Adams success was very much rooted in his Who experience; the third book in the HitchHikers series Life, The Universe and Everything started out as a Doctor Who story he didn’t have a chance to develop it as a script. He always had a soft spot in his heart for Doctor Who, and spoke fondly of his time as writer…even if Tom Baker kept calling him Gladys.

"The scarf is also named Gladys"

“The scarf is also named Gladys”

MARK GATISS – Gatiss has put together an impressive writing and acting resume over the last 15 years, both on the current Who series (Lazarus Man, Cold War, The Unquiet Dead) and in other TV series, notably the international smash Sherlock which he co-created with fellow Whovian Steven Moffat.

"Holmes is the one who had that sled called Rosebud right?"

“Holmes is the one who had that sled called Rosebud right?”

But in 1992, Gatiss was a fan boy with a talent for writing and put it to good use by authoring several Virgin adventure novels about the Doctor. His best story was Nightshade, featuring the 7th Doctor and Ace, who shaved her head, joined a cult and spent a good chunk of the story walking naked around a spaceship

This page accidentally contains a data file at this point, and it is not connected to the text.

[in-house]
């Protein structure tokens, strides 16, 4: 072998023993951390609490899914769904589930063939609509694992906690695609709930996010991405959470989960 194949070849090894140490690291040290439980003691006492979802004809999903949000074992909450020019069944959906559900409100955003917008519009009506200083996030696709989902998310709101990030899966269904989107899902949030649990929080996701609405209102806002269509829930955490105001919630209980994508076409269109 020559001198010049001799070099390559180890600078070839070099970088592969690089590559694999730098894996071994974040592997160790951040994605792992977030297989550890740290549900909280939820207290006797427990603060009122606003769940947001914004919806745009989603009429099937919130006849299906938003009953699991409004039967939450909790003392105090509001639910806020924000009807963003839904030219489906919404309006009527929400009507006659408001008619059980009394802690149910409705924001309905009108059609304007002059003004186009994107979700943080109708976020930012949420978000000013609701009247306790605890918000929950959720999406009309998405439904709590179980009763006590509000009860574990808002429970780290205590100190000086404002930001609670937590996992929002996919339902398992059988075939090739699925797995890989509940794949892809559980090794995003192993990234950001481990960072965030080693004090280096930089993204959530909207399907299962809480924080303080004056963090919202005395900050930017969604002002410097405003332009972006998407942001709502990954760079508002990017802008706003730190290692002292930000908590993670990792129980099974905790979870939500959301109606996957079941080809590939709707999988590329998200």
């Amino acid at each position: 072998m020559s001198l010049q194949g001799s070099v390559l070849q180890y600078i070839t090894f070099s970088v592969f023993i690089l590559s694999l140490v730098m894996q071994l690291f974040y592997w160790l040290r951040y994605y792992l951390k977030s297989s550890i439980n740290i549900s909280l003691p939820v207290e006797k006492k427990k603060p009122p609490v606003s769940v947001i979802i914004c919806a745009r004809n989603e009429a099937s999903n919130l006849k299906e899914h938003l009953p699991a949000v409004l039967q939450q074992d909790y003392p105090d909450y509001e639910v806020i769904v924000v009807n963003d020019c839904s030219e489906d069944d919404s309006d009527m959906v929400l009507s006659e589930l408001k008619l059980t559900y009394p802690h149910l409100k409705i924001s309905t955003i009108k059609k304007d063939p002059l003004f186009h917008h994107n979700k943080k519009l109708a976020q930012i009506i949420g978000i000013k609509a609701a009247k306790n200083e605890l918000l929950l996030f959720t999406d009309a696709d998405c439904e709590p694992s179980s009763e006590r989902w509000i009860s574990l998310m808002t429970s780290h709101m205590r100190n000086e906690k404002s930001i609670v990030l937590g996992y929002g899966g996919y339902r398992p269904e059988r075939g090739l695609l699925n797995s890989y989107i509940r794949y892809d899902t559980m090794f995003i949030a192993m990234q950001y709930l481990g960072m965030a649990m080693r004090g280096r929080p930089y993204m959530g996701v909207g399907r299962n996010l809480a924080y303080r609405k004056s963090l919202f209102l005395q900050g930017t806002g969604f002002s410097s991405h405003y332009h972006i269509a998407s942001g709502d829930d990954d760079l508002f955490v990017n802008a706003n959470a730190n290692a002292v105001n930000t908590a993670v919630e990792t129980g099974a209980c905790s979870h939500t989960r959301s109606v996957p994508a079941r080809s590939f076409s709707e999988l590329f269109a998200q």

"Are you sure my agent okayed this?"

“Are you sure my agent okayed this?”

Gatiss grew up watching the show, and even though at the time he was writing the novels it had been cancelled for many years, he was one of a select fan group of actors, writers and TV producers (Russel T. Davies among them) who kept the Who fires burning through the 90s and early 2000s with great literature and audio plays. Without their works, it’s unlikely the series would have found new life in 2005.
MATTHEW ROBINSON – Who? (Get it…who as in you don’t know the name, and WHO because it’s a Doctor Who article…never mind)
Robinson’s name might not jump off the page the same way an Alan Moore or Douglas Adams does, but he’s just as influential as the other entries, if not as well known. Robinson got his start as a writer and director at the Beeb in the 70s, and after bouncing around as a director for hire, he was offered a job directing on Doctor Who, in 84 and ’85. After that, he moved up the BBC chain quite quickly, eventually becoming Executive Producer of the UK’s most famous soap opera EastEnders. (We’ll pause while Coronation Street fans boo and hiss)

He became rather a divisive figure while running the show, and even earned nicknames and hate mail in the tabloids due to his ruthless deletion of beloved ‘Ender characters. That didn’t stop him from eventually climbing to the Head of BBC drama, though, which he did in 2003. And his early days in the writer’s room and director chairs of Resurrection of the Daleks and Attack of the The Cybermen were key rungs on that ladder.

And a great story for parties..."ya know, I once directed an episode of Doctor Who with that Doctor that everyone hated!"

And a great story for parties…”ya know, I once directed an episode of Doctor Who with that Doctor that everyone hated!”